Introduction To Model Warship Combat

Model warship combat is an area of boat modelling which involves building model boats that can actually sink each other ! The model ships are generally built to 1:144 scale and are powered by electric motors and are radio controlled. The “firepower” in these models is provided by compressed C02 gas same as is used in paintball guns. The actual guns are made from short lengths of copper or brass tubing. Some manufacturers now produce cannons for this purpose. These fire .177″ BB’s similar to the type used in airguns.

Each vessel is skinned in thin balsa, when that balsa in penetrated they start to take on water. The ships are allowed to carry a small pump but when the inflow of water is greater than the pump can handle, the ship will eventually sink if not returned to port promptly.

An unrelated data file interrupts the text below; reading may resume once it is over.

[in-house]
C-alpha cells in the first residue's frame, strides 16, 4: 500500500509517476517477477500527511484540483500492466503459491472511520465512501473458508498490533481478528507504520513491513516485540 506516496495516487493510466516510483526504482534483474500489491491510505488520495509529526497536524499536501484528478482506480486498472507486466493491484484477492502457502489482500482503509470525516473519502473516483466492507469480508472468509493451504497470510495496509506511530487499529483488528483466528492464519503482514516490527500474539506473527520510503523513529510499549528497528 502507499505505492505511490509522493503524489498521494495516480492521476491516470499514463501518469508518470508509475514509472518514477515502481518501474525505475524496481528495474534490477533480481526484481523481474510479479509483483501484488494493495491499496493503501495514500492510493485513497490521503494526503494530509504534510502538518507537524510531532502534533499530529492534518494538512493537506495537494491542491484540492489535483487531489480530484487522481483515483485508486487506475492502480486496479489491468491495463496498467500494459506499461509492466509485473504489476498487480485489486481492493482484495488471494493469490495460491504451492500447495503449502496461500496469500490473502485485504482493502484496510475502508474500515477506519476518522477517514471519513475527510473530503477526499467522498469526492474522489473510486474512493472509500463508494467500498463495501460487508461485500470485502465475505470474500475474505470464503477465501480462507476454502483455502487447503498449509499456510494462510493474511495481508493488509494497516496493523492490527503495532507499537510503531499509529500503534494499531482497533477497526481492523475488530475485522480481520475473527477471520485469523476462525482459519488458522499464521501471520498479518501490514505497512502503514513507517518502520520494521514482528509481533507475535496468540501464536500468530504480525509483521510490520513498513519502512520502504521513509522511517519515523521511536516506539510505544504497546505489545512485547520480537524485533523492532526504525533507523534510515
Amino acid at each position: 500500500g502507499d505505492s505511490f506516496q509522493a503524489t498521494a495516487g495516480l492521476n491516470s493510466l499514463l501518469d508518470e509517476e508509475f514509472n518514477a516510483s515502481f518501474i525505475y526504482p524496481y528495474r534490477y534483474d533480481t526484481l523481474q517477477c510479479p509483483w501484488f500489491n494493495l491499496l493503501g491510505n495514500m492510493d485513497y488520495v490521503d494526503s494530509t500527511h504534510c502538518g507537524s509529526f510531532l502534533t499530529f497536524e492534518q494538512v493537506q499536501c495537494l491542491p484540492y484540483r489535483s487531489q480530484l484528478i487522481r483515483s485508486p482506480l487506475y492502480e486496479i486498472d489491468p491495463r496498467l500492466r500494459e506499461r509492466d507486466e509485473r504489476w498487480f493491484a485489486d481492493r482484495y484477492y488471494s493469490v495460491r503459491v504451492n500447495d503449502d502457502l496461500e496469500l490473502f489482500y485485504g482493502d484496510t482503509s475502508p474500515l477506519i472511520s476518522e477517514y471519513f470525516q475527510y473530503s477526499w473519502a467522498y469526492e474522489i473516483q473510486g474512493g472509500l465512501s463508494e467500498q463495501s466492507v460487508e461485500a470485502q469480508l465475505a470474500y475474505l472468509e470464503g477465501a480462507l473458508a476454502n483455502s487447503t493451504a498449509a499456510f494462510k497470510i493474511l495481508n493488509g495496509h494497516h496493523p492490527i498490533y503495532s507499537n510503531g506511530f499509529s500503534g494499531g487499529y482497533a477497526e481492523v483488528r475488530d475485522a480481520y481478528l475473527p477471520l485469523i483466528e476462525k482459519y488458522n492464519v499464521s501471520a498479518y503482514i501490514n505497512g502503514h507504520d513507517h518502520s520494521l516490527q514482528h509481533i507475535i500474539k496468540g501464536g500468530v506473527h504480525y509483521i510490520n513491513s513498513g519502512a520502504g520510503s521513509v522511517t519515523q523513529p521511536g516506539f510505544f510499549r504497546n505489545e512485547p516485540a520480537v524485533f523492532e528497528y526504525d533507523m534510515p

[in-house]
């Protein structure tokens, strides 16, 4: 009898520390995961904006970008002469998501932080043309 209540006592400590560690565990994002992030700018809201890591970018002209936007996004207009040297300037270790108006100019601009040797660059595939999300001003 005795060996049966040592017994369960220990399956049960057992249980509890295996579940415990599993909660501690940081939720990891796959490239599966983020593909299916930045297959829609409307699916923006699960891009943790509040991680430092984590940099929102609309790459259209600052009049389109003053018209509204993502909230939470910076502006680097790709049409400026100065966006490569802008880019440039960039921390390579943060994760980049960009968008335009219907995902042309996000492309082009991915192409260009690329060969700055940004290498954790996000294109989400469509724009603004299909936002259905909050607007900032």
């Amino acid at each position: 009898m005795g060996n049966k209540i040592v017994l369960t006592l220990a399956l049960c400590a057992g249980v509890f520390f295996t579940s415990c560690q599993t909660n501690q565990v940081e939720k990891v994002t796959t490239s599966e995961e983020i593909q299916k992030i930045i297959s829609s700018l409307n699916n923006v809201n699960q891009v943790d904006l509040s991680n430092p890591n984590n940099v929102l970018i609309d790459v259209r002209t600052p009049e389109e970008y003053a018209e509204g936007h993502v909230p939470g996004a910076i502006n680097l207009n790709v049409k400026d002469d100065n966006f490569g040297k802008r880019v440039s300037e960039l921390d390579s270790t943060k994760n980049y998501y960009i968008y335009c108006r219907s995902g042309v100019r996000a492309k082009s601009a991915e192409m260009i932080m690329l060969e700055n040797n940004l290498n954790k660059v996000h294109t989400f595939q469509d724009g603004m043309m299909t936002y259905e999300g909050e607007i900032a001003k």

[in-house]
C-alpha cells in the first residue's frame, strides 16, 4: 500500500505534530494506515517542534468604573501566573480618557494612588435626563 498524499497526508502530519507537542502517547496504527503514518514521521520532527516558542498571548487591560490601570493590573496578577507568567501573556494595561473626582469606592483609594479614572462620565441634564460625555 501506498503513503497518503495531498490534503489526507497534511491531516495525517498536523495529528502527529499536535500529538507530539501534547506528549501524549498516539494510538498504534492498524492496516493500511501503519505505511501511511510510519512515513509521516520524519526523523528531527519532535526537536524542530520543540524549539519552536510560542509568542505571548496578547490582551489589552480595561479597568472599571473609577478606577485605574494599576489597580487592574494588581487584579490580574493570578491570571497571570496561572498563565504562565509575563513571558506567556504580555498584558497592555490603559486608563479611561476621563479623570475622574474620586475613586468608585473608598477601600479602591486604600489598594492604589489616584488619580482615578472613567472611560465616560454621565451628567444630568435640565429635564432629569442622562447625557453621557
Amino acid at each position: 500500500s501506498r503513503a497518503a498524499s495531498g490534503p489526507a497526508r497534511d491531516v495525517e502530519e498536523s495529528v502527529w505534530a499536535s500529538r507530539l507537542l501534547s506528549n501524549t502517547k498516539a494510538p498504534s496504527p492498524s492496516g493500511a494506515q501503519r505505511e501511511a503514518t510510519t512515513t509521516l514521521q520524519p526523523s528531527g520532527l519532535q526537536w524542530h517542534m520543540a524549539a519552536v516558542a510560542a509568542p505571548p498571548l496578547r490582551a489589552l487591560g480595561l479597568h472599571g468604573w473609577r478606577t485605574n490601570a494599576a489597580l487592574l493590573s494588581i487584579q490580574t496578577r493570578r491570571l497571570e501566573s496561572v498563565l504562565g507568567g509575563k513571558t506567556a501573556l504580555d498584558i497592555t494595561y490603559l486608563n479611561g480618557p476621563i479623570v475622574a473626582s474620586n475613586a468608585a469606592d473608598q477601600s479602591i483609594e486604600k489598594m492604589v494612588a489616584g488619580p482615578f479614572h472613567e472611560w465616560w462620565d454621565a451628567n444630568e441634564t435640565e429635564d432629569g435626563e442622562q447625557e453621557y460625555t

Every ship carries a float which is attached to the vessel’s hull by a long line. If the vessel sinks, the float will (normally) rise to the surface, bringing one end of the line with it. As the other end is securely attached to the hull, pulling in the line will retrieve the vessel from the depths.

Obviously with the real possibility that the vessels can sink, the electronics have to be protected from the water. Some builders dont bother protecting electronic items such as servos and if the boat is sunk they just let them dry out.

Safety is an important aspect of model warship combat. The BB cannons are relatively low-powered and whilst can fire hard enough to give a good sting, very rarely will they break the skin. The main concern is for eye-safety and generally eye protection for all combatants and spectators is mandatory.